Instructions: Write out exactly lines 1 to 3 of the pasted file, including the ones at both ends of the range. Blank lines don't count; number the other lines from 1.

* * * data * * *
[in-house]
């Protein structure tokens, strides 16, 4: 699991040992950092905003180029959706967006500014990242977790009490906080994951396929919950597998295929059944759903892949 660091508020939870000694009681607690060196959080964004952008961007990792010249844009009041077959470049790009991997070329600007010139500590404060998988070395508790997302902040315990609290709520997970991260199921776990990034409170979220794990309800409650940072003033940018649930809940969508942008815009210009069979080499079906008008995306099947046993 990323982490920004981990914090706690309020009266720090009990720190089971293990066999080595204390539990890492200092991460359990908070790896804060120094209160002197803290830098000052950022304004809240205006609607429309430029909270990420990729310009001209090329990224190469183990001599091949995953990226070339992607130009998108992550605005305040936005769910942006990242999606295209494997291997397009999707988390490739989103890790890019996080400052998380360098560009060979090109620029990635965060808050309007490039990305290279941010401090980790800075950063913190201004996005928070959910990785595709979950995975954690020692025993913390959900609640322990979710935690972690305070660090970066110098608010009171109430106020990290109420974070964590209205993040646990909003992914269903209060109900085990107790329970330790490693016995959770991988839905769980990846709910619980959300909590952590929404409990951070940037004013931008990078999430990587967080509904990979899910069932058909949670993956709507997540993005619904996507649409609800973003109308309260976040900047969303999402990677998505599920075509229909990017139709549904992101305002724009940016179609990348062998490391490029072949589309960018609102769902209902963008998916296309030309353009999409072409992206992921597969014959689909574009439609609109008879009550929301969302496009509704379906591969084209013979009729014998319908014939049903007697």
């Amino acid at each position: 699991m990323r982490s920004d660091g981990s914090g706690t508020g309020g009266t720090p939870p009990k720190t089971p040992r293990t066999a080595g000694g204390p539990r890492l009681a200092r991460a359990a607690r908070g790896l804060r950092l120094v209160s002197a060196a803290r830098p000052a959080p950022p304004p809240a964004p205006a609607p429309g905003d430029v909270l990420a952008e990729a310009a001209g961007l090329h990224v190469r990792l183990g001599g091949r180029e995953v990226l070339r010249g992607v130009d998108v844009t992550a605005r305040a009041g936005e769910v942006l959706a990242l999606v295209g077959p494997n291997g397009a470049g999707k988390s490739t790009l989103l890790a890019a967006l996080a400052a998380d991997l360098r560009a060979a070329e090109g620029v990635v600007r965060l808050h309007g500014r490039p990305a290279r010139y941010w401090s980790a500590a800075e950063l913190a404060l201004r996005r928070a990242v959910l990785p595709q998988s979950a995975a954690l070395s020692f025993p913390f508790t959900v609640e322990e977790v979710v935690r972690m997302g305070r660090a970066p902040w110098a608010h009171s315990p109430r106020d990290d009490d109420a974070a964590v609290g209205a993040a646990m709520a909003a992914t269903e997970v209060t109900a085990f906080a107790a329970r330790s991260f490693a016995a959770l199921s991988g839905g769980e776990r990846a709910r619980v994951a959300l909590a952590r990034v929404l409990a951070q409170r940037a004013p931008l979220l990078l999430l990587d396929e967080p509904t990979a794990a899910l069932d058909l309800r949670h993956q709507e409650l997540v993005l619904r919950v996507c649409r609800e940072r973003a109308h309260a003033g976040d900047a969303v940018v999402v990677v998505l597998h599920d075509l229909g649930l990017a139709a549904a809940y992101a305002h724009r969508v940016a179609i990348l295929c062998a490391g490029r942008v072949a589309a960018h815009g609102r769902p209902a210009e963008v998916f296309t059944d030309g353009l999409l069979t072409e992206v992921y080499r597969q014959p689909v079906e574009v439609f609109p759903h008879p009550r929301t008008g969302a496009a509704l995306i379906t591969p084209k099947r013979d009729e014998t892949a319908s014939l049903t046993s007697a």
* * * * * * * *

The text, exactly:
[in-house]
């Protein structure tokens, strides 16, 4: 699991040992950092905003180029959706967006500014990242977790009490906080994951396929919950597998295929059944759903892949 660091508020939870000694009681607690060196959080964004952008961007990792010249844009009041077959470049790009991997070329600007010139500590404060998988070395508790997302902040315990609290709520997970991260199921776990990034409170979220794990309800409650940072003033940018649930809940969508942008815009210009069979080499079906008008995306099947046993 990323982490920004981990914090706690309020009266720090009990720190089971293990066999080595204390539990890492200092991460359990908070790896804060120094209160002197803290830098000052950022304004809240205006609607429309430029909270990420990729310009001209090329990224190469183990001599091949995953990226070339992607130009998108992550605005305040936005769910942006990242999606295209494997291997397009999707988390490739989103890790890019996080400052998380360098560009060979090109620029990635965060808050309007490039990305290279941010401090980790800075950063913190201004996005928070959910990785595709979950995975954690020692025993913390959900609640322990979710935690972690305070660090970066110098608010009171109430106020990290109420974070964590209205993040646990909003992914269903209060109900085990107790329970330790490693016995959770991988839905769980990846709910619980959300909590952590929404409990951070940037004013931008990078999430990587967080509904990979899910069932058909949670993956709507997540993005619904996507649409609800973003109308309260976040900047969303999402990677998505599920075509229909990017139709549904992101305002724009940016179609990348062998490391490029072949589309960018609102769902209902963008998916296309030309353009999409072409992206992921597969014959689909574009439609609109008879009550929301969302496009509704379906591969084209013979009729014998319908014939049903007697």
């Amino acid at each position: 699991m990323r982490s920004d660091g981990s914090g706690t508020g309020g009266t720090p939870p009990k720190t089971p040992r293990t066999a080595g000694g204390p539990r890492l009681a200092r991460a359990a607690r908070g790896l804060r950092l120094v209160s002197a060196a803290r830098p000052a959080p950022p304004p809240a964004p205006a609607p429309g905003d430029v909270l990420a952008e990729a310009a001209g961007l090329h990224v190469r990792l183990g001599g091949r180029e995953v990226l070339r010249g992607v130009d998108v844009t992550a605005r305040a009041g936005e769910v942006l959706a990242l999606v295209g077959p494997n291997g397009a470049g999707k988390s490739t790009l989103l890790a890019a967006l996080a400052a998380d991997l360098r560009a060979a070329e090109g620029v990635v600007r965060l808050h309007g500014r490039p990305a290279r010139y941010w401090s980790a500590a800075e950063l913190a404060l201004r996005r928070a990242v959910l990785p595709q998988s979950a995975a954690l070395s020692f025993p913390f508790t959900v609640e322990e977790v979710v935690r972690m997302g305070r660090a970066p902040w110098a608010h009171s315990p109430r106020d990290d009490d109420a974070a964590v609290g209205a993040a646990m709520a909003a992914t269903e997970v209060t109900a085990f906080a107790a329970r330790s991260f490693a016995a959770l199921s991988g839905g769980e776990r990846a709910r619980v994951a959300l909590a952590r990034v929404l409990a951070q409170r940037a004013p931008l979220l990078l999430l990587d396929e967080p509904t990979a794990a899910l069932d058909l309800r949670h993956q709507e409650l997540v993005l619904r919950v996507c649409r609800e940072r973003a109308h309260a003033g976040d900047a969303v940018v999402v990677v998505l597998h599920d075509l229909g649930l990017a139709a549904a809940y992101a305002h724009r969508v940016a179609i990348l295929c062998a490391g490029r942008v072949a589309a960018h815009g609102r769902p209902a210009e963008v998916f296309t059944d030309g353009l999409l069979t072409e992206v992921y080499r597969q014959p689909v079906e574009v439609f609109p759903h008879p009550r929301t008008g969302a496009a509704l995306i379906t591969p084209k099947r013979d009729e014998t892949a319908s014939l049903t046993s007697a």